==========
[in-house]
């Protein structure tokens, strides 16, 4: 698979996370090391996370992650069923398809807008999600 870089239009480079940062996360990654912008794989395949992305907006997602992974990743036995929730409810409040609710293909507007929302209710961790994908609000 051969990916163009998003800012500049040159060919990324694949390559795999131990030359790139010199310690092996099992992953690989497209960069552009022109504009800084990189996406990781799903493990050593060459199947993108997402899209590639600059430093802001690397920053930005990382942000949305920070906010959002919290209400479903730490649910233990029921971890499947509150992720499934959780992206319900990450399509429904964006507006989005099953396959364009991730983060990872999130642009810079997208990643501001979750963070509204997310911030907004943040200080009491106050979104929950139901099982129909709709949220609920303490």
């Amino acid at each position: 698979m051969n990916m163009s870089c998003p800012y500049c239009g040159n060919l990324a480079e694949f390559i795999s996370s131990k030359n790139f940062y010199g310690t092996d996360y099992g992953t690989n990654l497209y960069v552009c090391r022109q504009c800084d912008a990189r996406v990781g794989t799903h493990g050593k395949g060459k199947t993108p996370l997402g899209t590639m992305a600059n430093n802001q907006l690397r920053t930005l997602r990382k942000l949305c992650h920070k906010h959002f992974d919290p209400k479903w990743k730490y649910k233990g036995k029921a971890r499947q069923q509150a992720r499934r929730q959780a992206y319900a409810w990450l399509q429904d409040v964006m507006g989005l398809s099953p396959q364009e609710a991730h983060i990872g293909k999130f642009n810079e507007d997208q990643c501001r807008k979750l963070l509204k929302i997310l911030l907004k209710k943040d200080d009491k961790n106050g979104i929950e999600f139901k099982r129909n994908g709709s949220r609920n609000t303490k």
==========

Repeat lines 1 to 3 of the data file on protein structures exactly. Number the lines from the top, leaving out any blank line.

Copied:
[in-house]
């Protein structure tokens, strides 16, 4: 698979996370090391996370992650069923398809807008999600 870089239009480079940062996360990654912008794989395949992305907006997602992974990743036995929730409810409040609710293909507007929302209710961790994908609000 051969990916163009998003800012500049040159060919990324694949390559795999131990030359790139010199310690092996099992992953690989497209960069552009022109504009800084990189996406990781799903493990050593060459199947993108997402899209590639600059430093802001690397920053930005990382942000949305920070906010959002919290209400479903730490649910233990029921971890499947509150992720499934959780992206319900990450399509429904964006507006989005099953396959364009991730983060990872999130642009810079997208990643501001979750963070509204997310911030907004943040200080009491106050979104929950139901099982129909709709949220609920303490």
């Amino acid at each position: 698979m051969n990916m163009s870089c998003p800012y500049c239009g040159n060919l990324a480079e694949f390559i795999s996370s131990k030359n790139f940062y010199g310690t092996d996360y099992g992953t690989n990654l497209y960069v552009c090391r022109q504009c800084d912008a990189r996406v990781g794989t799903h493990g050593k395949g060459k199947t993108p996370l997402g899209t590639m992305a600059n430093n802001q907006l690397r920053t930005l997602r990382k942000l949305c992650h920070k906010h959002f992974d919290p209400k479903w990743k730490y649910k233990g036995k029921a971890r499947q069923q509150a992720r499934r929730q959780a992206y319900a409810w990450l399509q429904d409040v964006m507006g989005l398809s099953p396959q364009e609710a991730h983060i990872g293909k999130f642009n810079e507007d997208q990643c501001r807008k979750l963070l509204k929302i997310l911030l907004k209710k943040d200080d009491k961790n106050g979104i929950e999600f139901k099982r129909n994908g709709s949220r609920n609000t303490k």